Up in Smoke: How 2013 Saw Intl Drug Prohibition Unravel

Up in Smoke: How 2013 Saw Intl Drug Prohibition Unravel

Michael Zoorob

As The Economist noted in February, drug prohibition has not worked as well as one might have hoped:

Since 1998, when the UN held an event entitled “A drug-free world: we can do it”, consumption of cannabis (marijuana) and cocaine has risen by about 50%; for opiates, it has more than trebled. And a swelling pharmacopoeia of synthetic highs is spinning heads in dizzying new ways. The UN reckons that 230m people used illegal drugs in 2010. They and their suppliers (usually the humblest ones) fill prisons in rich and poor countries alike. Drug convictions account for almost half of American prisoners in federal jails. The illegal-drug industry’s revenues are some $300 billion a year… and flow untaxed into criminal hands. Drug-running mafias corrupt and destroy the places where they operate. Of the world’s eight most murderous countries, seven lie on the cocaine-trafficking route from the Andes to the United States and Europe.

Nevertheless, with a few exceptions, like Portugal’s 12 year-old harm reduction policy, which treats addiction like a disease instead of a crime, and the Netherland’s famous policy of “tolerating” marijuana, innovations in drug policy have been a rarity. That has finally started to change in 2013.

Fractures in the drug prohibition regime first appeared in January. After a vigorous lobbying effort at the UN, Bolivia gained a special exemption to the Single Convention on Narcotic Drugs allowing its indigenous population to cultivate and consume the coca leaf (the plant from which cocaine is derived). The move, “the first of its kind in the history of UN drug-control treaties,” was an important achievement for Bolivian President Evo Morales, himself formerly a coca producer and consumer, who at one point put a coca leaf in his mouth to the applause of the UN General Assembly.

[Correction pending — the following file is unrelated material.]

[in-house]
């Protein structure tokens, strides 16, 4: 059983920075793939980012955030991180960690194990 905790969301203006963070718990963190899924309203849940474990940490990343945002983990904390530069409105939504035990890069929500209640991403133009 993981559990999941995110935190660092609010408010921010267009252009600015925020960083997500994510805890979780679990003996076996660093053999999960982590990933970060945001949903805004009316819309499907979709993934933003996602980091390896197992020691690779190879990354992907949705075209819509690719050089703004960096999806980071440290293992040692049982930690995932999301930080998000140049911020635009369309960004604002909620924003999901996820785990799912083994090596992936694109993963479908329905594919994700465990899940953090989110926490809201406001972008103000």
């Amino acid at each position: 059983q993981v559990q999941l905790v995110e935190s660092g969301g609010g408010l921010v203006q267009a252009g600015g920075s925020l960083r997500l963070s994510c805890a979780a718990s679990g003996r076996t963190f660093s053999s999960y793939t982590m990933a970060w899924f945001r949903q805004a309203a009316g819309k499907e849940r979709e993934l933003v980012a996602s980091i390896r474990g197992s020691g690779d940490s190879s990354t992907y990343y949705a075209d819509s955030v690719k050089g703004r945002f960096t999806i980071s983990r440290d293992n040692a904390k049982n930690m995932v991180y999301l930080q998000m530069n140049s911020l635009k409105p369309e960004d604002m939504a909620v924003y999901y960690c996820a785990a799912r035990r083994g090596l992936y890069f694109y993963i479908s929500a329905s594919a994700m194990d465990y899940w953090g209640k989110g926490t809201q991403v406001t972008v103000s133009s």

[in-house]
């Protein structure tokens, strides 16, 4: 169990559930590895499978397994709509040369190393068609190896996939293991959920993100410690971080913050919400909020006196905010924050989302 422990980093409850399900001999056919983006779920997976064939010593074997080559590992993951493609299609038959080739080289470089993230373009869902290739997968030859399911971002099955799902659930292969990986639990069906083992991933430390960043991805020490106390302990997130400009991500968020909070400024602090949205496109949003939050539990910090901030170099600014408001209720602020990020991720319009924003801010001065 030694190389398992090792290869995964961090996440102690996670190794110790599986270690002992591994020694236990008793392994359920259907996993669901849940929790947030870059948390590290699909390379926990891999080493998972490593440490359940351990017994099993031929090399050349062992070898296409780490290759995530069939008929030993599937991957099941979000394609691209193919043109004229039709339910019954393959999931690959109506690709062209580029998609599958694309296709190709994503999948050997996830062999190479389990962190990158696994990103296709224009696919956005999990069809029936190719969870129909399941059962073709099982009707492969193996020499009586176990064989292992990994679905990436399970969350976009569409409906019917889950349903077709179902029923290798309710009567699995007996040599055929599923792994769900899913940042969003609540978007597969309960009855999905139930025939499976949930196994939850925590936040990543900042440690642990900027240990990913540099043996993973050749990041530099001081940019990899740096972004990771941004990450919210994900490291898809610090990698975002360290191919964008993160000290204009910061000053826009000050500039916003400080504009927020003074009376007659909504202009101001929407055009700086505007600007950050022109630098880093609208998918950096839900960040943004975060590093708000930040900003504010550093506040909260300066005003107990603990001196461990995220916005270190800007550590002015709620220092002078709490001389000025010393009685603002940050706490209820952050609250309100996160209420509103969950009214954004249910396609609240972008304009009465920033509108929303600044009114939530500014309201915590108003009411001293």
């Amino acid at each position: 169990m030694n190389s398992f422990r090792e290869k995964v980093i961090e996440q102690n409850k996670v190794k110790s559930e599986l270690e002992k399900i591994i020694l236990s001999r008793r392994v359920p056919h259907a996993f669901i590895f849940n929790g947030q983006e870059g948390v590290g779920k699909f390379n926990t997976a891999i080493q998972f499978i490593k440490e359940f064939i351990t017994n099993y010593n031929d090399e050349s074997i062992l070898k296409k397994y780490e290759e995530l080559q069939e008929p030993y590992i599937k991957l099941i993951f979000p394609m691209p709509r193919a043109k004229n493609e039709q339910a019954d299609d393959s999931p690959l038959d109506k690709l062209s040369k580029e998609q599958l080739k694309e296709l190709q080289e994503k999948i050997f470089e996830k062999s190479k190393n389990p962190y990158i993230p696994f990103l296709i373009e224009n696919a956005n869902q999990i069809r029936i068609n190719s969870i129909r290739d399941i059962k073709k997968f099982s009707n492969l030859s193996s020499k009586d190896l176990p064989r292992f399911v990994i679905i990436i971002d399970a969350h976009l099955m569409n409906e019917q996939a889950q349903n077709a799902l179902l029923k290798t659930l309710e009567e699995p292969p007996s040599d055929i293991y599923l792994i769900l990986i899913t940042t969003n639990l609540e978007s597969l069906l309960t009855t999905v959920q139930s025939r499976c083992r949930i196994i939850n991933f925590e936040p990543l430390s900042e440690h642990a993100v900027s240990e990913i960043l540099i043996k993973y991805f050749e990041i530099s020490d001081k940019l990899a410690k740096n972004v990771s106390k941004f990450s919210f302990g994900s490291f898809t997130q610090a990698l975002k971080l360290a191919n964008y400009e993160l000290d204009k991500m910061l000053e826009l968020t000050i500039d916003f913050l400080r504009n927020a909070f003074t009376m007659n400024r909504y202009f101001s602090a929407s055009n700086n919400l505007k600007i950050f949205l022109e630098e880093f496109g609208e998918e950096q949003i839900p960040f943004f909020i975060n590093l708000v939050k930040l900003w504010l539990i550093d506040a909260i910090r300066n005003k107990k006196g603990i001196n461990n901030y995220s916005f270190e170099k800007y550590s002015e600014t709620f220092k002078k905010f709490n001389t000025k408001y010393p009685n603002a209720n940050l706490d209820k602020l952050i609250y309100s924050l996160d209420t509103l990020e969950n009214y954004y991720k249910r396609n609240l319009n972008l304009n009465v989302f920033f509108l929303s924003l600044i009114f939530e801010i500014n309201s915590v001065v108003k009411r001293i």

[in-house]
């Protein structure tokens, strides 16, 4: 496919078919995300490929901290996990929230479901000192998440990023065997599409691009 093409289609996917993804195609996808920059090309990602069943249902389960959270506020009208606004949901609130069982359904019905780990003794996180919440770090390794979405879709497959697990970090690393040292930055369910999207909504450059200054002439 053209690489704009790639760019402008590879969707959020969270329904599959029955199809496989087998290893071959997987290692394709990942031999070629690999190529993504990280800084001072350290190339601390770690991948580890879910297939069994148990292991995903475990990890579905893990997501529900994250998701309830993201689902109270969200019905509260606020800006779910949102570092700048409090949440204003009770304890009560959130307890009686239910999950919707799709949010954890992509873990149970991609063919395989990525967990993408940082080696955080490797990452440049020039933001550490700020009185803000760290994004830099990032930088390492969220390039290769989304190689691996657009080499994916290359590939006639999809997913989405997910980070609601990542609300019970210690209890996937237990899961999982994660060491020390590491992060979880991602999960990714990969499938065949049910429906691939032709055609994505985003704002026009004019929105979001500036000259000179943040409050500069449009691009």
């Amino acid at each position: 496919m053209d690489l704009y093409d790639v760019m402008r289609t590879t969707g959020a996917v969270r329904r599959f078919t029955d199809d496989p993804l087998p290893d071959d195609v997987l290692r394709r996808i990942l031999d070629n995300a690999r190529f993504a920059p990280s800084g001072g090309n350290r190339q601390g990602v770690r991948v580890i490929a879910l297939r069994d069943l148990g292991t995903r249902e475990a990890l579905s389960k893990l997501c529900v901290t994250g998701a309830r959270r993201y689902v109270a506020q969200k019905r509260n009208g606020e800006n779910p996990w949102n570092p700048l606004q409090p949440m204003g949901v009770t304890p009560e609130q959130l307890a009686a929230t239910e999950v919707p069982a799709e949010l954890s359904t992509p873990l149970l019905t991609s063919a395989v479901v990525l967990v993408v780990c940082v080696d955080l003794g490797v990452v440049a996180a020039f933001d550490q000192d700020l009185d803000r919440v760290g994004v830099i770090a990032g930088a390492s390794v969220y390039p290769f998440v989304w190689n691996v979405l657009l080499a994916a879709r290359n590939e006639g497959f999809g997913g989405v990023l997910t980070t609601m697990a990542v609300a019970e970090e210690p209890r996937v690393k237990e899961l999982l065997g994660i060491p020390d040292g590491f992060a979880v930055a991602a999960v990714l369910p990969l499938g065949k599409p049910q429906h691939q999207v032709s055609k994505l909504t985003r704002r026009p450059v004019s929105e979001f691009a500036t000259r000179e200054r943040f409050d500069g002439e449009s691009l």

Uruguay legalized the marijuana trade – from grower to toker – a policy “so obviously sensible, squeezing out the crooks and allowing the authorities to concentrate on graver crimes, that no other country has made it” writes The Economist, which honored Uruguay as the “Best Country of 2013” in part because of the change. Argentina and Chile may soon follow suit.

2013 saw Colorado and Washington legalize weed as well following referendums passed in November of last year, and President Obama (formerly of the “choom gang”) chose not to clamp down on these rebellious states (and rightly so; pot didn’t stop Obama from becoming president of the Harvard Law Review or leader of the Free World, but a jail sentence may have). This is a critical development in light of the huge role played by the United States in upholding international drug prohibition, and if the US won’t enforce its own rules on drugs in its own territory, its credibility to press other countries to crack down on drugs is reduced.

New Zealand legalized certain bath salts – or something like that – by passing a law this summer which permits the legal distribution and recreational use of novel designer drugs which have been shown to pose “little risk” to human health. Under the policy, new drugs must be deemed safe in a process analogous to the approval of prescription drugs before they can be sold. Selling to minors is illegal, advertising the products is restricted, the drugs can only be sold in special shops, and the products must list accurate ingredient information and health risks on the label. This unique approach to regulating the massive influx of novel psychoactive substances in recent years is attracting international interest; the British Government, among others, is considering modeling the policy.

None of this is to say that a tide of global drug legalization is upon us. Most recreational drugs will probably remain illegal in most places for some time. But 2013 marks a solstice in the history of drug policy; the half-century international consensus spearheaded by the United States that all countries should enforce the same strict laws on drug use is fracturing. What is replacing it is something much more fluid and heterogeneous; different countries will tailor different policies to their own values and needs. The result will likely be a world divided between countries experimenting with pragmatic drug laws and those which maintain uncompromising prohibition. History will show which side wins out.